What is an HSA?
A health savings account (HSA) is an account that you can use to pay for certain health care expenses.
To open an HSA, you must be enrolled in what’s called a “qualified high-deductible health plan,” or HDHP. This means your deductible is at least $1,300 if you have insurance just for you, or $2,600 if you have insurance for yourself and your family.
You also can have other types of coverage, such as workers’ compensation, dental coverage or vision insurance.
However, you cannot open an HSA if:
- You have other health coverage that helps you pay for health care expenses before your deductible is met.
- You or your spouse has a flexible spending account (FSA) or health reimbursement arrangement (HRA).
- You also have Medicare or TRICARE.
- Someone else can claim you as a dependent.
- You have used Veterans Affairs hospital or medical services in the three months prior to opening your HSA, unless it was for a disability related to your military service.
How do funds get into an HSA?
You can contribute money to your HSA anytime. If your employer allows it, you can have money from each paycheck deposited directly into your HSA. Or make contributions yourself.
Sometimes, your employer also will make a contribution to your HSA.
The Internal Revenue Service (IRS) sets a limit on how much you can contribute each year. For 2017, the limit for self-only coverage is $3,400. The limit for family coverage is $6,750. In 2018, the limits will increase to $3,450 and $6,900.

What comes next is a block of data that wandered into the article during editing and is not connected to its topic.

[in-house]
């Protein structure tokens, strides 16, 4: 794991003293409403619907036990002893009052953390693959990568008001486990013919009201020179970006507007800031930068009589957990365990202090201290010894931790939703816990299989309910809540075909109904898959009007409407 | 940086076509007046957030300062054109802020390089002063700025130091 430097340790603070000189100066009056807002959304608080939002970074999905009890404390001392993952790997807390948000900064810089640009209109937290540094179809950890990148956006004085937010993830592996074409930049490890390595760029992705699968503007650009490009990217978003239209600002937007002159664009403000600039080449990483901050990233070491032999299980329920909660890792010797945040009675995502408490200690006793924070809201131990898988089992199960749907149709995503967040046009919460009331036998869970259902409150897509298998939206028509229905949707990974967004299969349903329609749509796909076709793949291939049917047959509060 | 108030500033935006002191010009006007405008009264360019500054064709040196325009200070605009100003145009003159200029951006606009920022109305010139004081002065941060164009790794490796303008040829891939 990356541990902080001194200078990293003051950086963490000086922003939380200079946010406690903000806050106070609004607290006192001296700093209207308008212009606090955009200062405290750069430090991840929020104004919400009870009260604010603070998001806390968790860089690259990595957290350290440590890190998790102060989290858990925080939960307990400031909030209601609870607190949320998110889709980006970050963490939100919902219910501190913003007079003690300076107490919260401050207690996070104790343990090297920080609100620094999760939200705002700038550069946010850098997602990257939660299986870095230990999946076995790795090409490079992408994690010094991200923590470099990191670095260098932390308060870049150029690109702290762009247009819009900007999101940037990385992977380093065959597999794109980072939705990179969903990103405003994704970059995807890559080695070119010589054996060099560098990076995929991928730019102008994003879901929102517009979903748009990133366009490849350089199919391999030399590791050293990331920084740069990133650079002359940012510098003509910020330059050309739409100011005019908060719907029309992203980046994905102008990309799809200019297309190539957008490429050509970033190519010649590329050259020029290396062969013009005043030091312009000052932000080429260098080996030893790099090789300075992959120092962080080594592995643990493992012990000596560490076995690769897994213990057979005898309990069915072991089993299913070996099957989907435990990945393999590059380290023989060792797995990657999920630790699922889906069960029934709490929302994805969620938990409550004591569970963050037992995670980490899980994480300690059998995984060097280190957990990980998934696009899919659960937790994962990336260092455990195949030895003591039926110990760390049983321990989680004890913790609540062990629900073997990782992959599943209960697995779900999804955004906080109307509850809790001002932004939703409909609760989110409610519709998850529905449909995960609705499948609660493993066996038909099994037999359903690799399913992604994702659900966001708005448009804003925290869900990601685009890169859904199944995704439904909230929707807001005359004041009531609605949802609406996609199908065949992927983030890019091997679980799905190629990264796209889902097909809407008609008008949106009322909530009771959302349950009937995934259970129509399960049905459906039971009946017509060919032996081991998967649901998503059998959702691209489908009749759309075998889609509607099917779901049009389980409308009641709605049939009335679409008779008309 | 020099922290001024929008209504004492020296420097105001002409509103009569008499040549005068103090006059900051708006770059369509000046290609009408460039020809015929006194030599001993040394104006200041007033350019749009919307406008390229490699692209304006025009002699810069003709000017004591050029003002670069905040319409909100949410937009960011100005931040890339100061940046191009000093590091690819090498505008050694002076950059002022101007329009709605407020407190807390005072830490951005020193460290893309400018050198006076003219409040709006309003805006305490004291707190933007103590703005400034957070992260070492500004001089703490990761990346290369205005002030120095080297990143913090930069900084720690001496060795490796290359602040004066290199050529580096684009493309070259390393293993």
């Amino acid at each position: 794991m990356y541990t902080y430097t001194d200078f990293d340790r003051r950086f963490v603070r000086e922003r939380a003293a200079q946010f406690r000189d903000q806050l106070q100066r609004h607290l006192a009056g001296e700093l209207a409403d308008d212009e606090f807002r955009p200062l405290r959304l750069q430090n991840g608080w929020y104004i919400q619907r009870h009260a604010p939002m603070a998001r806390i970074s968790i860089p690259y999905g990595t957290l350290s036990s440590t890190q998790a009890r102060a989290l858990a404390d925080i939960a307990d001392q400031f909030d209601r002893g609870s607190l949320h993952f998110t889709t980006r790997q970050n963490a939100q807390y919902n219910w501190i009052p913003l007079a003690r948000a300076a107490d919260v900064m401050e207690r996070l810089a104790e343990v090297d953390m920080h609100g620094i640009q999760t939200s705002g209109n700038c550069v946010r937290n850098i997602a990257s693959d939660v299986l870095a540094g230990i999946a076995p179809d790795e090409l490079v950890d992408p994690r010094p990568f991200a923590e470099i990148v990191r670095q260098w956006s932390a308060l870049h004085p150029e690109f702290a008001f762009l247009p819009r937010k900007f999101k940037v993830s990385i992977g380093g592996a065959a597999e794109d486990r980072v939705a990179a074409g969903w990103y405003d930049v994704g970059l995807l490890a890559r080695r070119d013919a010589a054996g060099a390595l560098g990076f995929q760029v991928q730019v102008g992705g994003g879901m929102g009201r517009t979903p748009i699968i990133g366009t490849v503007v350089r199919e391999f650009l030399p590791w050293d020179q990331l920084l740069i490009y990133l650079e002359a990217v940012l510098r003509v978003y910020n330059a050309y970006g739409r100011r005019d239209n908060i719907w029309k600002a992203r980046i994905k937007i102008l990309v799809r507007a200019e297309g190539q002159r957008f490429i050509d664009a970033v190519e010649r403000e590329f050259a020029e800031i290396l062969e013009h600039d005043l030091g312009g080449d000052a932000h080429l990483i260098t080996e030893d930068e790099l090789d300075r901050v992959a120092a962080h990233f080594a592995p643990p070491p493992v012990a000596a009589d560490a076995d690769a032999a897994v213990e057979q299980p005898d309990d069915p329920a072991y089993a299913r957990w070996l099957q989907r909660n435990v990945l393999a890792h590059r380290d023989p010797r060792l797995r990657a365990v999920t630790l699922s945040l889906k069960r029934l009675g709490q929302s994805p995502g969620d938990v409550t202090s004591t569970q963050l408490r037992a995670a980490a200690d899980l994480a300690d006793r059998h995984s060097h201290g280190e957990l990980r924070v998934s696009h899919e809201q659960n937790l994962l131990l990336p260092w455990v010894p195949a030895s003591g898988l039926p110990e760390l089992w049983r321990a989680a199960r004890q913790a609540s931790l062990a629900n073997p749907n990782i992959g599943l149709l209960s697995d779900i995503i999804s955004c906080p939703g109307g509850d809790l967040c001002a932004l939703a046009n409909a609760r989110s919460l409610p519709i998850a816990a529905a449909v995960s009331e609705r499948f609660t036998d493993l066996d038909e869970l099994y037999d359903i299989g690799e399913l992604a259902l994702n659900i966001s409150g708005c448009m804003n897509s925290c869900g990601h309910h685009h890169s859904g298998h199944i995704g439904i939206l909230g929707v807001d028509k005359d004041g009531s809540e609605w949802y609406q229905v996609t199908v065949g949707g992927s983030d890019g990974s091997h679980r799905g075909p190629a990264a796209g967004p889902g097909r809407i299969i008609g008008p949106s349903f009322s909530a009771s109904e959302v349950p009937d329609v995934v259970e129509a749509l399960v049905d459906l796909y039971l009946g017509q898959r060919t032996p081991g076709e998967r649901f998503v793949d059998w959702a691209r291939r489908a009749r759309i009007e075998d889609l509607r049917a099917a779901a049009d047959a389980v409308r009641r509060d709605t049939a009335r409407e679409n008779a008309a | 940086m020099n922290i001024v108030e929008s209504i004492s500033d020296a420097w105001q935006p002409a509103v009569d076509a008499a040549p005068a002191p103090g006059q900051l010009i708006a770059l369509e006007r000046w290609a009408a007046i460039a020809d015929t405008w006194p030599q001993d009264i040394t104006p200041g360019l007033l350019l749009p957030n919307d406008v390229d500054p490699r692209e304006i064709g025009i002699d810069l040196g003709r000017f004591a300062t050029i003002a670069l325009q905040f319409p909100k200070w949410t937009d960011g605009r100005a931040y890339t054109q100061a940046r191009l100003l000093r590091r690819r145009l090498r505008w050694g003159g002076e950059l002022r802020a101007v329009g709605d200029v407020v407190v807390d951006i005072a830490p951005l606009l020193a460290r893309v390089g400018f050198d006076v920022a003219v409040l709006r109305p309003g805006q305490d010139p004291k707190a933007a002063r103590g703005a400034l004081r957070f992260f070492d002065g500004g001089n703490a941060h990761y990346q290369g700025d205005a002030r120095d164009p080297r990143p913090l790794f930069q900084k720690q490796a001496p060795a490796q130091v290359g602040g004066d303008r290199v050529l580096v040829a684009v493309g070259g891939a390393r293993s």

If you’re 55 or older, you can contribute an extra $1,000 per year. This is called a “catch-up” contribution. It helps you save for health care expenses in retirement.
What can you pay for with an HSA?
You might be surprised at what you can pay for with your HSA funds.
What happens to HSA funds at the end of the year?
Money in your HSA doesn’t disappear at the end of the year. It’s yours to keep. You can add funds for years without spending anything, or spend the funds right after you contribute them. It’s up to you.
If you change jobs or change health plans, the HSA and the funds are still yours to keep.
- Money you put into the account can reduce your taxable income.
- Money you keep in your HSA earns interest tax free.
- Money you take out to pay for eligible health care expenses is never taxed.
Want more information?
Find more information about HSAs on our PayFlex site, including videos, calculators and FAQs.